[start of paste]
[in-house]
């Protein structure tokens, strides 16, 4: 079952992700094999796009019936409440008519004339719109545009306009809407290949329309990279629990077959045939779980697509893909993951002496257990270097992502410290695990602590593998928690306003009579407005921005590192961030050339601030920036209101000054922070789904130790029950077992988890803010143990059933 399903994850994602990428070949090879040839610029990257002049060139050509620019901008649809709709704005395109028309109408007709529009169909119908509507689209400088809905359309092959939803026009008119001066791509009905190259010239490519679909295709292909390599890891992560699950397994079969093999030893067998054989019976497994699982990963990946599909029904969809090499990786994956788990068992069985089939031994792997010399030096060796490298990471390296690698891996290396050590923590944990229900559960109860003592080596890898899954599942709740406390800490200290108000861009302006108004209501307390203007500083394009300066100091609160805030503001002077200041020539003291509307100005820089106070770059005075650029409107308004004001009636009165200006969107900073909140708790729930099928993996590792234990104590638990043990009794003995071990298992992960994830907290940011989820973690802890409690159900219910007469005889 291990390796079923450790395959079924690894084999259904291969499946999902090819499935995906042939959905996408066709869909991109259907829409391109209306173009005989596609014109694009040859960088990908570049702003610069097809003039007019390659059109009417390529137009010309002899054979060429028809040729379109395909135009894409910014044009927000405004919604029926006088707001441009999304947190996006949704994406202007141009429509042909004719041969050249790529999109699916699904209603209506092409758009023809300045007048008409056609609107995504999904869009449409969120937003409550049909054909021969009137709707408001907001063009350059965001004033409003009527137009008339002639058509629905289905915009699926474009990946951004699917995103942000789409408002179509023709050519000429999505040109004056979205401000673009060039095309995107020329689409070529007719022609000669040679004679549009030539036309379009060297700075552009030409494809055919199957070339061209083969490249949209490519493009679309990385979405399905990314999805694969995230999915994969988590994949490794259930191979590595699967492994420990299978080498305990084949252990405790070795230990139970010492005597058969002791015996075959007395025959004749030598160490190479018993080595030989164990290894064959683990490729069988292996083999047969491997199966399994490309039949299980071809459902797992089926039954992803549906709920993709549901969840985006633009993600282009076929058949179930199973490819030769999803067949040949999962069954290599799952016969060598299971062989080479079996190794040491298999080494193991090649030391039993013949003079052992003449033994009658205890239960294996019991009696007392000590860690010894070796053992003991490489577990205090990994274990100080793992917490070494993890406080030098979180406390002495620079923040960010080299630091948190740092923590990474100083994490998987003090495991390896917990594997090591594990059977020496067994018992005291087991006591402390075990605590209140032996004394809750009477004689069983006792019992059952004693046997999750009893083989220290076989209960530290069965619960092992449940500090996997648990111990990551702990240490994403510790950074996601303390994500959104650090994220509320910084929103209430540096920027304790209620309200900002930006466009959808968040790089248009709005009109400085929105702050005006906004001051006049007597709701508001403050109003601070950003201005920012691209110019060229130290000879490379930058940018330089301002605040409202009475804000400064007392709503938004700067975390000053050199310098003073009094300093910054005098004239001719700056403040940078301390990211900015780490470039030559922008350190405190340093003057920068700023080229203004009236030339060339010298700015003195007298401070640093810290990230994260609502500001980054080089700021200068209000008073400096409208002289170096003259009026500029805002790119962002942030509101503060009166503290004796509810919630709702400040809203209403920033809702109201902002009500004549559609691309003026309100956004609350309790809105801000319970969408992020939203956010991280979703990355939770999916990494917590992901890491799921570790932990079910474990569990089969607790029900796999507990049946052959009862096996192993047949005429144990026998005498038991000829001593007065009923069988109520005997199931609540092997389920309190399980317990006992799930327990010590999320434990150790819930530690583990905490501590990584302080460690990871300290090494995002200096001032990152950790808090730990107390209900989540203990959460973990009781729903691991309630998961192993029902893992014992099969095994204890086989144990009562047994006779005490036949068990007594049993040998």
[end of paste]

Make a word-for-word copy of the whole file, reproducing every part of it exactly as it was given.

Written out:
[in-house]
């Protein structure tokens, strides 16, 4: 079952992700094999796009019936409440008519004339719109545009306009809407290949329309990279629990077959045939779980697509893909993951002496257990270097992502410290695990602590593998928690306003009579407005921005590192961030050339601030920036209101000054922070789904130790029950077992988890803010143990059933 399903994850994602990428070949090879040839610029990257002049060139050509620019901008649809709709704005395109028309109408007709529009169909119908509507689209400088809905359309092959939803026009008119001066791509009905190259010239490519679909295709292909390599890891992560699950397994079969093999030893067998054989019976497994699982990963990946599909029904969809090499990786994956788990068992069985089939031994792997010399030096060796490298990471390296690698891996290396050590923590944990229900559960109860003592080596890898899954599942709740406390800490200290108000861009302006108004209501307390203007500083394009300066100091609160805030503001002077200041020539003291509307100005820089106070770059005075650029409107308004004001009636009165200006969107900073909140708790729930099928993996590792234990104590638990043990009794003995071990298992992960994830907290940011989820973690802890409690159900219910007469005889 291990390796079923450790395959079924690894084999259904291969499946999902090819499935995906042939959905996408066709869909991109259907829409391109209306173009005989596609014109694009040859960088990908570049702003610069097809003039007019390659059109009417390529137009010309002899054979060429028809040729379109395909135009894409910014044009927000405004919604029926006088707001441009999304947190996006949704994406202007141009429509042909004719041969050249790529999109699916699904209603209506092409758009023809300045007048008409056609609107995504999904869009449409969120937003409550049909054909021969009137709707408001907001063009350059965001004033409003009527137009008339002639058509629905289905915009699926474009990946951004699917995103942000789409408002179509023709050519000429999505040109004056979205401000673009060039095309995107020329689409070529007719022609000669040679004679549009030539036309379009060297700075552009030409494809055919199957070339061209083969490249949209490519493009679309990385979405399905990314999805694969995230999915994969988590994949490794259930191979590595699967492994420990299978080498305990084949252990405790070795230990139970010492005597058969002791015996075959007395025959004749030598160490190479018993080595030989164990290894064959683990490729069988292996083999047969491997199966399994490309039949299980071809459902797992089926039954992803549906709920993709549901969840985006633009993600282009076929058949179930199973490819030769999803067949040949999962069954290599799952016969060598299971062989080479079996190794040491298999080494193991090649030391039993013949003079052992003449033994009658205890239960294996019991009696007392000590860690010894070796053992003991490489577990205090990994274990100080793992917490070494993890406080030098979180406390002495620079923040960010080299630091948190740092923590990474100083994490998987003090495991390896917990594997090591594990059977020496067994018992005291087991006591402390075990605590209140032996004394809750009477004689069983006792019992059952004693046997999750009893083989220290076989209960530290069965619960092992449940500090996997648990111990990551702990240490994403510790950074996601303390994500959104650090994220509320910084929103209430540096920027304790209620309200900002930006466009959808968040790089248009709005009109400085929105702050005006906004001051006049007597709701508001403050109003601070950003201005920012691209110019060229130290000879490379930058940018330089301002605040409202009475804000400064007392709503938004700067975390000053050199310098003073009094300093910054005098004239001719700056403040940078301390990211900015780490470039030559922008350190405190340093003057920068700023080229203004009236030339060339010298700015003195007298401070640093810290990230994260609502500001980054080089700021200068209000008073400096409208002289170096003259009026500029805002790119962002942030509101503060009166503290004796509810919630709702400040809203209403920033809702109201902002009500004549559609691309003026309100956004609350309790809105801000319970969408992020939203956010991280979703990355939770999916990494917590992901890491799921570790932990079910474990569990089969607790029900796999507990049946052959009862096996192993047949005429144990026998005498038991000829001593007065009923069988109520005997199931609540092997389920309190399980317990006992799930327990010590999320434990150790819930530690583990905490501590990584302080460690990871300290090494995002200096001032990152950790808090730990107390209900989540203990959460973990009781729903691991309630998961192993029902893992014992099969095994204890086989144990009562047994006779005490036949068990007594049993040998």